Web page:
Two common diabetes medications outperform two others in a direct comparison

The GRADE national study, led and co-led by UNC School of Medicine John Buse, MD, and Sue Kirkman, MD, found that two of four common treatments for type 2 diabetes — glargine and liraglutide — work better than the other medications, sitagliptin. Glimepiride to maintain blood sugar levels.

People with well-controlled diabetes generally have a high quality of life, have a much lower risk of disability and early death, and generally respond well to changes in diet and exercise, although most people require medication to control glucose levels in blood and avoid complications.

“There is general agreement among clinicians that metformin, the most common first-line drug for treating type 2 diabetes, along with diet and exercise is the best early approach in diabetes care,” said John Buss, MD, Verne S. Cavins, Distinguished Professor of Medicine at Department of Endocrinology and Metabolic Diseases In the UNC . Department of Medicine. “However, most people with diabetes will need more than one medication to control their condition over time.”

The nationwide GRADE study, led and co-led by UNU School of Medicine researchers, compared four different second-line therapies against metformin and their ability to maintain blood sugar levels in a healthy range over time. The trial found that two treatments, glargine and liraglutide, work better than the other drugs, sitagliptin and glimepiride, to maintain blood glucose levels.

Sue Kirkman, MD
Sue Kirkman, MD

Their results have been published in two research papers in New England Journal of Medicine. Sue Kirkman, MD, professor of medicine in the Division of Endocrinology and Metabolism, was the study’s principal investigator and co-chair of the findings’ panel.

Launched in 2013, The Glycemic Lowering Approach to Diabetes: The Comparative Efficacy Study (GRADE), funded by National Institute of Diabetes and Digestive and Kidney Diseases (NIDDK)part of National Institutes of Health (NIH)to compare four major drug classes approved by the Food and Drug Administration for the treatment of diabetes in combination with metformin.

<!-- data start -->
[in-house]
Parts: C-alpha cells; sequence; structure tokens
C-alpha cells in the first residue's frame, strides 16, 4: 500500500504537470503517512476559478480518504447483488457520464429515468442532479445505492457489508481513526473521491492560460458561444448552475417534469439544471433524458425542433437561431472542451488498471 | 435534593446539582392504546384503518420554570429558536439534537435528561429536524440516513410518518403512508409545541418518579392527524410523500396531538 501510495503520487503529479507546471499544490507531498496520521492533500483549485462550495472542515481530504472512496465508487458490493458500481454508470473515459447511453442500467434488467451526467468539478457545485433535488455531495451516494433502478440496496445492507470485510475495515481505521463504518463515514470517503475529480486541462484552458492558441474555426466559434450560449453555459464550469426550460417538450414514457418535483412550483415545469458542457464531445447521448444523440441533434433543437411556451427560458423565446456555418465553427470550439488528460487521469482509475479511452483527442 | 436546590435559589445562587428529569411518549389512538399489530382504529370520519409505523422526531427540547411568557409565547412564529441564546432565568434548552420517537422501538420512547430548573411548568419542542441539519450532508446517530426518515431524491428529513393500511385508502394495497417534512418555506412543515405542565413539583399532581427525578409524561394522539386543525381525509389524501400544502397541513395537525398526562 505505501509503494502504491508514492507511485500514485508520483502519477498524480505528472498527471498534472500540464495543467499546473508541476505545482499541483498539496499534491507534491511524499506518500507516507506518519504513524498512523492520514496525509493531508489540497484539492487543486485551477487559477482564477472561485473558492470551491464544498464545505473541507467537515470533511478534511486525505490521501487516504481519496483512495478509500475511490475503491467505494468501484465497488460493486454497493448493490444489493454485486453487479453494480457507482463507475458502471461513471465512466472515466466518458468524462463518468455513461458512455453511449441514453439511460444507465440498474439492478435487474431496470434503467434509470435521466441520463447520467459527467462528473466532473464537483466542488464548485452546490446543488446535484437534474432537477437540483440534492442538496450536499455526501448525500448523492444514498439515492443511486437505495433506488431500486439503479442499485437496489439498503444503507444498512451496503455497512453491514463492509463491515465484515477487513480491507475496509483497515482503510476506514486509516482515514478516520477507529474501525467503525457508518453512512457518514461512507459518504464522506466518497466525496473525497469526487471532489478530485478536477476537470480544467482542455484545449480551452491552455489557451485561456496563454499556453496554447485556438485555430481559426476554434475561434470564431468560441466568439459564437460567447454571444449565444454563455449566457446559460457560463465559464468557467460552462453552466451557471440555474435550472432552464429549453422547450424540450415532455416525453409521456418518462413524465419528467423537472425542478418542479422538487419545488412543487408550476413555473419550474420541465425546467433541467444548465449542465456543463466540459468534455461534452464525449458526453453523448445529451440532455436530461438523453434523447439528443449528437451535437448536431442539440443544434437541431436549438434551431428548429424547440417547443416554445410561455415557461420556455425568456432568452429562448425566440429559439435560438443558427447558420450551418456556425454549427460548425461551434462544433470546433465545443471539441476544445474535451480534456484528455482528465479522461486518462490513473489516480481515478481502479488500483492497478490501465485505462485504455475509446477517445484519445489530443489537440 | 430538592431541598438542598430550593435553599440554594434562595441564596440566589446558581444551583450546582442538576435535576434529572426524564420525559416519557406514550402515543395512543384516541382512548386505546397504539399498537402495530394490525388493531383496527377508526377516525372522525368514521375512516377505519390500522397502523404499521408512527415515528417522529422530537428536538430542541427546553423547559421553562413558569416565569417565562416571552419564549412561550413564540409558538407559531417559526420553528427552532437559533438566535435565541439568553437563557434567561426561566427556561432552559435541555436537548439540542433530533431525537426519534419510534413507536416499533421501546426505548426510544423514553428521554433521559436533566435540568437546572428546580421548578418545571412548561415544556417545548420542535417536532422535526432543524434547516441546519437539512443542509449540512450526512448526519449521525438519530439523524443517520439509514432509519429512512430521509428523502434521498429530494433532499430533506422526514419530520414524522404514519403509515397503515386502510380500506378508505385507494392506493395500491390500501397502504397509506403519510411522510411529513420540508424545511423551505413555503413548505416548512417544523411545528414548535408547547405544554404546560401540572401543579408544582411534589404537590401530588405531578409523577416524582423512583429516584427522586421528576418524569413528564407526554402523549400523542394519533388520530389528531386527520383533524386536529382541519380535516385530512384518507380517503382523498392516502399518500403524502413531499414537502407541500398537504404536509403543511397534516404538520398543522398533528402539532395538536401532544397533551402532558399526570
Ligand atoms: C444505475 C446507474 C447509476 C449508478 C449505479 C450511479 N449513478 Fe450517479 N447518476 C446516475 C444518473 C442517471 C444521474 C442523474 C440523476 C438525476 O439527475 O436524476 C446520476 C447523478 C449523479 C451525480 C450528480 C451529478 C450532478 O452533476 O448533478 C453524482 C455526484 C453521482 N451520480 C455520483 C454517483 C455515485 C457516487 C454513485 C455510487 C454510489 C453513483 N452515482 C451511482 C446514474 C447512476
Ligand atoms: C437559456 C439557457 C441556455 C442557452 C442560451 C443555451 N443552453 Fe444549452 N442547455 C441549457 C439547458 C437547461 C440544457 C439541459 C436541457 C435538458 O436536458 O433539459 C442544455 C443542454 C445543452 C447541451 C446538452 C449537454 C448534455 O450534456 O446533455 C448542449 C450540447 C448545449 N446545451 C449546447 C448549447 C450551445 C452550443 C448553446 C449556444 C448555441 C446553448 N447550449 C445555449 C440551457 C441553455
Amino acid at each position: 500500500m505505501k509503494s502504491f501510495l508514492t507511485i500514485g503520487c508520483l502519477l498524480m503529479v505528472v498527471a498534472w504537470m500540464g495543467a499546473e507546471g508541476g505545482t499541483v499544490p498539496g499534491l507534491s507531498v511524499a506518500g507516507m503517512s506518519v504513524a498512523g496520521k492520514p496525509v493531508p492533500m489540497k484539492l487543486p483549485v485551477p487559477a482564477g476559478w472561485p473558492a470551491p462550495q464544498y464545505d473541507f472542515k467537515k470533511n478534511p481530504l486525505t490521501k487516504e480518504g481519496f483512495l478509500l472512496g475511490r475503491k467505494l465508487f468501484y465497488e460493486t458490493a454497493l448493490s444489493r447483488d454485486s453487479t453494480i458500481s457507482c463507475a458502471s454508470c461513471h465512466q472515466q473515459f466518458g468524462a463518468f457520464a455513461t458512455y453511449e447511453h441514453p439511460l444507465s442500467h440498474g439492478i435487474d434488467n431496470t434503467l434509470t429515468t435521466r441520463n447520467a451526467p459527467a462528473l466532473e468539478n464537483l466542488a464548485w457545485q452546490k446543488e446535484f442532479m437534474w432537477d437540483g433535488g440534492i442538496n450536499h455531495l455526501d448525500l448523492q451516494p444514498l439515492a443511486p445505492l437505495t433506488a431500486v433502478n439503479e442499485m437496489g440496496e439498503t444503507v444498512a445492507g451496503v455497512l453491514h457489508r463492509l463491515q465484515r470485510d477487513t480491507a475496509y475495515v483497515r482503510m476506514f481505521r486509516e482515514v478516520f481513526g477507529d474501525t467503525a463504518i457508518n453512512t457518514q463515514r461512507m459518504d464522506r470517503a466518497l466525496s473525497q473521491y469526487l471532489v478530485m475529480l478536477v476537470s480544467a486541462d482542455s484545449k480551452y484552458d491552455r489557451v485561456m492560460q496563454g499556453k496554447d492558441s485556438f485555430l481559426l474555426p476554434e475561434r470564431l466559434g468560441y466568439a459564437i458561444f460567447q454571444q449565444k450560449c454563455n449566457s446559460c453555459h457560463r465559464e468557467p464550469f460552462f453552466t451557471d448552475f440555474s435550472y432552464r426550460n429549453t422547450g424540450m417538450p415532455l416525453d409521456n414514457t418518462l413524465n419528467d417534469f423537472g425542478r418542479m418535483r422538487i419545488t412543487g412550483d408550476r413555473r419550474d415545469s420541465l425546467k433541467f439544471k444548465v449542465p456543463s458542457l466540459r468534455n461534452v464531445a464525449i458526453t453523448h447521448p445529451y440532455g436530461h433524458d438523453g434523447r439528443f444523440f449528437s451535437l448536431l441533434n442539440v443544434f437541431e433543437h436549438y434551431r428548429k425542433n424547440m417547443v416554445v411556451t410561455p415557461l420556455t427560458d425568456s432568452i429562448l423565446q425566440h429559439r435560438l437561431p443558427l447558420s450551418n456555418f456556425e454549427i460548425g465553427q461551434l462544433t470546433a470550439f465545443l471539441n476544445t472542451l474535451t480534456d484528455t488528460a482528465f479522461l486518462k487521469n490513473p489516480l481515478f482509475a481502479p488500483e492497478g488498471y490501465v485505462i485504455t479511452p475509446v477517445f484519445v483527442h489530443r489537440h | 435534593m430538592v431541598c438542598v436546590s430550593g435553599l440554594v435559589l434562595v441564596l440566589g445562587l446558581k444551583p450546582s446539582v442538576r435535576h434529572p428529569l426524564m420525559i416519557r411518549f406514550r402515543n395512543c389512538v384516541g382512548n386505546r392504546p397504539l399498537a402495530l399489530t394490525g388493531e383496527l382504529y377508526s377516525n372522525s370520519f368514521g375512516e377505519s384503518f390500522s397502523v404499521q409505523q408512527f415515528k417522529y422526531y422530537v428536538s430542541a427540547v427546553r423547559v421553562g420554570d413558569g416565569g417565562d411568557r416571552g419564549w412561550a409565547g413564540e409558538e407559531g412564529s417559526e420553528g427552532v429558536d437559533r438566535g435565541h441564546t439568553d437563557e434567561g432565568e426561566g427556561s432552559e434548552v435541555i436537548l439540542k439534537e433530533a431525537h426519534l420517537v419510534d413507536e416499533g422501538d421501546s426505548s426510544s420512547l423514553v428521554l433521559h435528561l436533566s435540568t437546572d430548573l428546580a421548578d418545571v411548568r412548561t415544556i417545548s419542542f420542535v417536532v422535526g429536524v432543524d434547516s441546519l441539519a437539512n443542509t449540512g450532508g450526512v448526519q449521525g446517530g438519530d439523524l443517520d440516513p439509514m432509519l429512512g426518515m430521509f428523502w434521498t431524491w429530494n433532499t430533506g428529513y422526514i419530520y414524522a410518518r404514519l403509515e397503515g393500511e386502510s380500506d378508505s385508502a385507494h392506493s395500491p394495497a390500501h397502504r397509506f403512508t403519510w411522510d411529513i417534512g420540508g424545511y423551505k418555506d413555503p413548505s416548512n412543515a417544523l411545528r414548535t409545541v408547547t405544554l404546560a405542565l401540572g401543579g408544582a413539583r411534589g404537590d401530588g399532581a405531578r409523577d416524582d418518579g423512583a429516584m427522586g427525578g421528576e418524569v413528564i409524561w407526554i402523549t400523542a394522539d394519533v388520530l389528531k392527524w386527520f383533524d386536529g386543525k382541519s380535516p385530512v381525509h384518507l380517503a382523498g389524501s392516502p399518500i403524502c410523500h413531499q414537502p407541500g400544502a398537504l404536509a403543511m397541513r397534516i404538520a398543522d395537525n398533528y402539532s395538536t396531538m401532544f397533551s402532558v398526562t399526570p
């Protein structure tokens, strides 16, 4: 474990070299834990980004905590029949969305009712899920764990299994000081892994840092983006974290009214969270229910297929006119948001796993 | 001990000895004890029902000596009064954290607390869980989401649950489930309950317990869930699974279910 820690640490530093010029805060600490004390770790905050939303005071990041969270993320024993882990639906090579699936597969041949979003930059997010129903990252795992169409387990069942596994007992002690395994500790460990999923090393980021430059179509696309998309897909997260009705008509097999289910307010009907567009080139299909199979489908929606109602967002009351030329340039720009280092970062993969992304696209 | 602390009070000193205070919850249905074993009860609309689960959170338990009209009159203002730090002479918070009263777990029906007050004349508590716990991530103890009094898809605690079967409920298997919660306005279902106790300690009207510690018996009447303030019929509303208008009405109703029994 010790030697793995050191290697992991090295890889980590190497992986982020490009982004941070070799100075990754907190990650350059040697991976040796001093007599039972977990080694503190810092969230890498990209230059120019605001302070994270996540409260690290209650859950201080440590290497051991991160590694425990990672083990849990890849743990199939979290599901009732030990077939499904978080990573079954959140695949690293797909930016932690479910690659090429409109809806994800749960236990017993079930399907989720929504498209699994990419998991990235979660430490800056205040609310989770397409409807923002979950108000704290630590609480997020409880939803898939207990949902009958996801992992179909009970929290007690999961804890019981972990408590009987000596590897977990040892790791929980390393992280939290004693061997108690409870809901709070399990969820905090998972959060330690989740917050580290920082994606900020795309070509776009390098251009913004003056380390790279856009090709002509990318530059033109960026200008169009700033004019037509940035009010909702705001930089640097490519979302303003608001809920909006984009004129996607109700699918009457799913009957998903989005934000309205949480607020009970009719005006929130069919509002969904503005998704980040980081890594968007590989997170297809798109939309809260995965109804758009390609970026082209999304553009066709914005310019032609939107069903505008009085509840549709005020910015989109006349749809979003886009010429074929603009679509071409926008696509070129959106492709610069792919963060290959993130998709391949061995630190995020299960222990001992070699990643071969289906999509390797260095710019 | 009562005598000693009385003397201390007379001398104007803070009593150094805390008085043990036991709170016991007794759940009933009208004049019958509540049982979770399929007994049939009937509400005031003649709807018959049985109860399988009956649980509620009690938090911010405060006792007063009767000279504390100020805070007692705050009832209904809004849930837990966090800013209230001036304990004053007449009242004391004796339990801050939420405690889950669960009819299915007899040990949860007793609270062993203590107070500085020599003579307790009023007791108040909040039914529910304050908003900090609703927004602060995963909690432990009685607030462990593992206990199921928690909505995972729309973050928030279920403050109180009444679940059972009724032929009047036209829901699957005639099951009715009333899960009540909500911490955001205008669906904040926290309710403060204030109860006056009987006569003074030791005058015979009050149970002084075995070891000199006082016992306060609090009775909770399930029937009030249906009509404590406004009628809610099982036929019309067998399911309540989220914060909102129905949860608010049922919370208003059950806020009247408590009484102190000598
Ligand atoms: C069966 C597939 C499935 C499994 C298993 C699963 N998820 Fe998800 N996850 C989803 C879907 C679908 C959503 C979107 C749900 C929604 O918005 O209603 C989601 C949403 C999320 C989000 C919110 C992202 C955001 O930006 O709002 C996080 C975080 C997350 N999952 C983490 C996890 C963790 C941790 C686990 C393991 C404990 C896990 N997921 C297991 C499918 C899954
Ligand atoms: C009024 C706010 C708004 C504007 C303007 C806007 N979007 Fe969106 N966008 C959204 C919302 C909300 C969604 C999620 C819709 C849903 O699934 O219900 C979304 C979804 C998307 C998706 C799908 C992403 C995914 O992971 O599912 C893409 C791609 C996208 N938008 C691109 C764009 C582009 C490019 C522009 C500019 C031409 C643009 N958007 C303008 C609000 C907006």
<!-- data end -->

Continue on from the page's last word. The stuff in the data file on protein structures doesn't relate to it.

“The hope is that this data will inform people with diabetes and their providers regarding the right choice for them if they need a second medication after metformin to help control their disease with the goal of reducing the risk of complications and promoting a long and healthy life,” said Buss, MD. UNC . Diabetes Center Co-Director of the North Carolina Institute for Translational and Clinical Sciences (NC TraCS).

The study included 5,047 people with type 2 diabetes from a variety of racial and ethnic groups who were already taking metformin. The participants were then randomly placed into one of four treatment groups. Three groups took metformin and one of three drugs that can increase the body’s production of insulin: sitagliptin, liraglutide, or glimepiride. The fourth group took metformin and insulin glargine U-100, which is a long-acting insulin.

After an average of four years of follow-up, the study found that participants who took metformin, liraglutide or insulin glargine achieved and maintained target blood sugar levels for longer than either sitagliptin or glimepiride. This translated into approximately 6 more months with blood glucose in the target range compared to sitagliptin, which was less effective in maintaining target levels. Treatment effects did not differ based on age, gender, race, or ethnicity.

However, none of the combinations yielded perfect results. Nearly three-quarters of all participants were unable to maintain the lowest blood glucose goal over a four-year period, underscoring the difficulty of maintaining recommended goals in many people with type 2 diabetes.

The study also looked at the effects of treatments on the development of diabetes-related complications. The researchers found that participants in the liraglutide group were less likely to develop cardiovascular disease.

Additionally, the study examined the side effects of the medications. Serious adverse events were generally similar in the four groups. Severely low blood sugar affected more participants who took glimepiride, and gastrointestinal symptoms were more common with liraglutide than with the other three treatment groups.

On average, participants in all treatment groups lost weight. Over the course of four years, subjects in the liraglutide and sitagliptin groups lost significantly more weight (an average of seven and four pounds, respectively) than the glargine and glimepiride groups (less than two pounds).

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